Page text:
• Capabilities to setup sensitivity formulas for branding impact.

What’s also worthy of note, for the upcoming discussion, is what capabilities are not provided by this system.

  • Capabilities to manage engineering artifacts such as CAD files, simulation models and results and specifications. There are capabilities for document management. But not really any capabilities to manage the complex interdependencies between CAD files and such.
  • Capabilities to manage Bill of Materials or product structures within a single engineering domain like mechanical or across disciplines for mechatronic products.

Analysis and Commentary

With the type of product that Planview offers, there’s a lot to consider. Let’s start off with the process side of things.

  • In particular, the capabilities provided by their Process Builder is very similar to what you would find in a PLM or other enterprise system. With this functionality you could build out a stage-gate process with criteria required before moving to the next phase of development. You could also define events like release-to-manufacturing where a development project or deliverables move onto the next phase of development. On this blog, I’ve written before about question of whether it is important or not that PDM management of engineering deliverables and PLM process control should be integrated. But even if that integration is important, there are means of integrating Planview’s PPM solution with your PDM solution.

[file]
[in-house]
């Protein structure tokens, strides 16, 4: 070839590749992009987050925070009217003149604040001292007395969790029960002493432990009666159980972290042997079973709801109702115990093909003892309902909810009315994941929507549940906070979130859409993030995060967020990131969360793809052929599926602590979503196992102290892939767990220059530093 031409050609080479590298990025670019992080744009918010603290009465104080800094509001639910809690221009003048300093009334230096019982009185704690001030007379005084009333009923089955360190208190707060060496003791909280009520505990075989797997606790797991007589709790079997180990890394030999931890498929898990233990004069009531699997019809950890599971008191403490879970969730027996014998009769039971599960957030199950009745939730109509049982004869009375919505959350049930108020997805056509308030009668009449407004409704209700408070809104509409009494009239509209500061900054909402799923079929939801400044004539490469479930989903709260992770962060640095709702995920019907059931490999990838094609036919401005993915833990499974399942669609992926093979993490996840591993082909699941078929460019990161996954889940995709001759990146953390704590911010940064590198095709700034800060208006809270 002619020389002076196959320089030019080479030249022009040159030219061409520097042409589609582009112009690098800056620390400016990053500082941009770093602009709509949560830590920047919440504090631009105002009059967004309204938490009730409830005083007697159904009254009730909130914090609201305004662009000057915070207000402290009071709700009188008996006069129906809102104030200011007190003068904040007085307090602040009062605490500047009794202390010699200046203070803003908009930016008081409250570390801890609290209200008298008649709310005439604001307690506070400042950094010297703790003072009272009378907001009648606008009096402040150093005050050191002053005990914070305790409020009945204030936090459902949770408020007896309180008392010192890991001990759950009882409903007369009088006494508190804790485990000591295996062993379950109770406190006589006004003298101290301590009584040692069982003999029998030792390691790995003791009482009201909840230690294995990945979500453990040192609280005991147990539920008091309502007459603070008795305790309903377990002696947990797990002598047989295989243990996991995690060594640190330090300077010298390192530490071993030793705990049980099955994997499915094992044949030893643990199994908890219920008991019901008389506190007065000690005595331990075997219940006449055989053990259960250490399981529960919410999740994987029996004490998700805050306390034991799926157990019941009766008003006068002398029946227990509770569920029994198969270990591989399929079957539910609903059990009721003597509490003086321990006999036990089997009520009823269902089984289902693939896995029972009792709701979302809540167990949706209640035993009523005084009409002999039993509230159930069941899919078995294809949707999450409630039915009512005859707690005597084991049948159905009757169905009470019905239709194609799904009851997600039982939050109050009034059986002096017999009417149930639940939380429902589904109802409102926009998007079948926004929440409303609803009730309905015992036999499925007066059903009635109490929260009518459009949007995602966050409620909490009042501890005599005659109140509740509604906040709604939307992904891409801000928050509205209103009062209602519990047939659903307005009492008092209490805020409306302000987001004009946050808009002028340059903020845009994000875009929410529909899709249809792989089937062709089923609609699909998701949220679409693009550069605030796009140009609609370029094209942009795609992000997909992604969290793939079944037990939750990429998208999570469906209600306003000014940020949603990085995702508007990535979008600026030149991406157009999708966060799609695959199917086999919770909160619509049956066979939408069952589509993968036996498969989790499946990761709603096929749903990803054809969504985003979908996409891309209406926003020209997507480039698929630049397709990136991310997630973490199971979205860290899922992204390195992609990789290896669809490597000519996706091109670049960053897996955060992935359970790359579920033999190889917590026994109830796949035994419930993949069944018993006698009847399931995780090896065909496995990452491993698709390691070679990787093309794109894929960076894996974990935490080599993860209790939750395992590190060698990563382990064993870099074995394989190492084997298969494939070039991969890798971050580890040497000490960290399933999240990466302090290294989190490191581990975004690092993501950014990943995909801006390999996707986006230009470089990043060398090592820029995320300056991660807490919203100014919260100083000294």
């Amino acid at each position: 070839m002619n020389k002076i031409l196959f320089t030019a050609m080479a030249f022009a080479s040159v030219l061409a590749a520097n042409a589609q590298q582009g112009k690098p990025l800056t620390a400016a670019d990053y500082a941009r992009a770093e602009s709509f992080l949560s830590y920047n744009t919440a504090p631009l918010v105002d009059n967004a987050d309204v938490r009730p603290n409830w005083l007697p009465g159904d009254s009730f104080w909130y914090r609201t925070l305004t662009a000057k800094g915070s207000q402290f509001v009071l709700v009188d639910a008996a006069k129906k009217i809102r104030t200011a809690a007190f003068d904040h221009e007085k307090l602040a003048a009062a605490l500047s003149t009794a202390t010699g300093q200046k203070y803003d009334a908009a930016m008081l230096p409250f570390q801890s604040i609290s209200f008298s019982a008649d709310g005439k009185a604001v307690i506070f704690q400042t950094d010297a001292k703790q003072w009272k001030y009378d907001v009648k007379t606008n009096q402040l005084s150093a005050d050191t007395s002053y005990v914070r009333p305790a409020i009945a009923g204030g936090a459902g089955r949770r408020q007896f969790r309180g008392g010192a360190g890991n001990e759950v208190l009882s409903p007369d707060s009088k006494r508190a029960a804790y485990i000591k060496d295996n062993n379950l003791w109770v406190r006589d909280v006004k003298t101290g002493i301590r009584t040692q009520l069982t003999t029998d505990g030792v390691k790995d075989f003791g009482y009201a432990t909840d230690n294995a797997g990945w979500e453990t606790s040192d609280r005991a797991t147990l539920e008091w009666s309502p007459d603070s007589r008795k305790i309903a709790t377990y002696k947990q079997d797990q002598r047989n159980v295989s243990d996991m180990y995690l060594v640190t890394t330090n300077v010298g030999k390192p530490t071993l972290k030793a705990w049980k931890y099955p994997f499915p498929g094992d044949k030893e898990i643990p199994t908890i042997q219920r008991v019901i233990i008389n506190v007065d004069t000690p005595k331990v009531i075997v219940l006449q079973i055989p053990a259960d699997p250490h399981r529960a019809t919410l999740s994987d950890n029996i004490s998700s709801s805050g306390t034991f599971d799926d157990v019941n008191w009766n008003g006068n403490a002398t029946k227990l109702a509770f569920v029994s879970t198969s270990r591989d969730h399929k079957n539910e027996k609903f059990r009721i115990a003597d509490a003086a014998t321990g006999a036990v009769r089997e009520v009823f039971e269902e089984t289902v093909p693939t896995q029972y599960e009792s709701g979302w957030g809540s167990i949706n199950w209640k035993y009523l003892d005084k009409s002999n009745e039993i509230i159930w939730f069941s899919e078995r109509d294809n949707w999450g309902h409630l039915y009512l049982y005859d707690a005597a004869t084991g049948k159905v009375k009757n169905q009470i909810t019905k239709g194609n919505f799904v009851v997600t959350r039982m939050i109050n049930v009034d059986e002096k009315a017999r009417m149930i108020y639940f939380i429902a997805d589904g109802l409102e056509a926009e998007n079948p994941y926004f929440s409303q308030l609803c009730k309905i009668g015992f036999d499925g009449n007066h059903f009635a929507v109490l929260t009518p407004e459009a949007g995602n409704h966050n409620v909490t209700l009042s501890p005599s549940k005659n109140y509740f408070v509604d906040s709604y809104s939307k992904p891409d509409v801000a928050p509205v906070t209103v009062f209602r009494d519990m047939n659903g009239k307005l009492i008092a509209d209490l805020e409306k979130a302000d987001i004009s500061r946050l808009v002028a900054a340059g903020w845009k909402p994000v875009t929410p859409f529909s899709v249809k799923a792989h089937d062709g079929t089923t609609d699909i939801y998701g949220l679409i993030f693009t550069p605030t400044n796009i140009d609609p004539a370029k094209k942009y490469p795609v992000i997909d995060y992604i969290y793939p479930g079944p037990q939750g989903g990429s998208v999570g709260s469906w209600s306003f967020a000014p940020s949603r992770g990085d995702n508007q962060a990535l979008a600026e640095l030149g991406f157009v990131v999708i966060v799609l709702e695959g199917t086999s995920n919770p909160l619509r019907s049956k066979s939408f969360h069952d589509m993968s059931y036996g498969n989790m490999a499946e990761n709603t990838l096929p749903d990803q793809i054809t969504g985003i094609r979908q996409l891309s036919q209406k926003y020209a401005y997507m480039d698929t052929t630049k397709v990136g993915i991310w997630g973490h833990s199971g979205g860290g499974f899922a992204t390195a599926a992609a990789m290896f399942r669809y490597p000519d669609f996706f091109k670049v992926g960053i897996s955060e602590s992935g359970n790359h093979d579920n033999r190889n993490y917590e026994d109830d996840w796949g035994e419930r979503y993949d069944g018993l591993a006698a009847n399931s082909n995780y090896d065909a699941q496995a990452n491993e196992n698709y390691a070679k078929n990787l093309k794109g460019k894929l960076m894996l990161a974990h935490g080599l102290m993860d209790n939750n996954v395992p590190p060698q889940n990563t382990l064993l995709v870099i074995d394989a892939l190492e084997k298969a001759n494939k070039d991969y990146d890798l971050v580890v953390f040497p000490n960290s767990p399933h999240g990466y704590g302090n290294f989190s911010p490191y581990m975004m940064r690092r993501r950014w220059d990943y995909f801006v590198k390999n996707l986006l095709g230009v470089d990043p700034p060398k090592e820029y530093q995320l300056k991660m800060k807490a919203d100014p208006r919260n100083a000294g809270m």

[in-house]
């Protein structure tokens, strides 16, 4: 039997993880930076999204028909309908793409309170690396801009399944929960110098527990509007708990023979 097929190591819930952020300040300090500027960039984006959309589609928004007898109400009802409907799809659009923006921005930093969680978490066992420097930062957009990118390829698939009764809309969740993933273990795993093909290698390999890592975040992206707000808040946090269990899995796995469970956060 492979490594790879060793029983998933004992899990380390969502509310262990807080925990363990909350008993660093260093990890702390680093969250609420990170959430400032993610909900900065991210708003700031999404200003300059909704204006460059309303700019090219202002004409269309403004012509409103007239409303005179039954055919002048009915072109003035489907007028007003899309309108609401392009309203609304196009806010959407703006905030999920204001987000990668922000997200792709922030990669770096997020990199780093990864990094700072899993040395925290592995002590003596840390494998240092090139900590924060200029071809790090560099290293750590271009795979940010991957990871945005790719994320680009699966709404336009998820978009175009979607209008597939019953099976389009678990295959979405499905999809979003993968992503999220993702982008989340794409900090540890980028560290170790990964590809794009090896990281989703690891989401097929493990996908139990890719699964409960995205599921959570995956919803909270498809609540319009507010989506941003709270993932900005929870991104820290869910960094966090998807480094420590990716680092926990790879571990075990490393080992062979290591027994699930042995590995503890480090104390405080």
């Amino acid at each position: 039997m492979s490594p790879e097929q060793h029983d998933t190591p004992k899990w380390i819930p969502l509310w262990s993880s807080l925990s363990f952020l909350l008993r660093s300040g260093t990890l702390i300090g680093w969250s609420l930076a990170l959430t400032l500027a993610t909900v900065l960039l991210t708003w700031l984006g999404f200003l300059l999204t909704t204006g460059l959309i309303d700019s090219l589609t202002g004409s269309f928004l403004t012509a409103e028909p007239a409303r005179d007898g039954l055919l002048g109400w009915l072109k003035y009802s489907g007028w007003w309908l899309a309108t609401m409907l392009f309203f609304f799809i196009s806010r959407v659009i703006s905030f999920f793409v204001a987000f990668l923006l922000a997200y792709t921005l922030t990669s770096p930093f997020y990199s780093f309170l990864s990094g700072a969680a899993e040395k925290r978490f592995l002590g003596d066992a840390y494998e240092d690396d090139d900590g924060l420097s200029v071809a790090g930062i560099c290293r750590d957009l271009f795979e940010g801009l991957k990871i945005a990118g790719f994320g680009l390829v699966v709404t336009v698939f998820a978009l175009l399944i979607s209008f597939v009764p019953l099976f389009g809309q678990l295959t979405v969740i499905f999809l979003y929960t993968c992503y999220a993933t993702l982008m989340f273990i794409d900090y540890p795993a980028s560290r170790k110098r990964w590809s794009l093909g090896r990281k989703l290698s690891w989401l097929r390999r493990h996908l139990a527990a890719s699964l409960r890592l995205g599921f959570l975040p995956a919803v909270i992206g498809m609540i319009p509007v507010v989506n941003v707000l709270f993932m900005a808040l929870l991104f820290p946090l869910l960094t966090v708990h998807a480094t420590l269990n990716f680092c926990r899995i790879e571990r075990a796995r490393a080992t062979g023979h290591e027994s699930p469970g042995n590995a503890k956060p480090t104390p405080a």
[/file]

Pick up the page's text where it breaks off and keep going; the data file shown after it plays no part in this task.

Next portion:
• The capabilities to define requirements, even without decomposition and allocation, also seem PLM-ish. However if a BOM or product structure is not managed in this system, the allocation wouldn’t make sense on its own.
  • Which brings us to the open innovation, corporate strategy, roadmap and branding impact capabilities. Some of these I’ve rarely seen in any kind of enterprise system before. So there’s some unique value that Planview is providing their customers. Furthermore, as a whole, these seem fairly product management oriented.

So where exactly does that leave us? I think the best way to answer that high level question is to break it down into smaller questions and answer those.

  • Is there value to engineering in Planview’s PPM? My answer is absolutely. In fact, I’ve said before that I think of all the organizations within a manufacturer, the engineering department can reap the biggest benefit from PPM because it fosters capacity matching. That’s important because just about every development project is understaffed right now.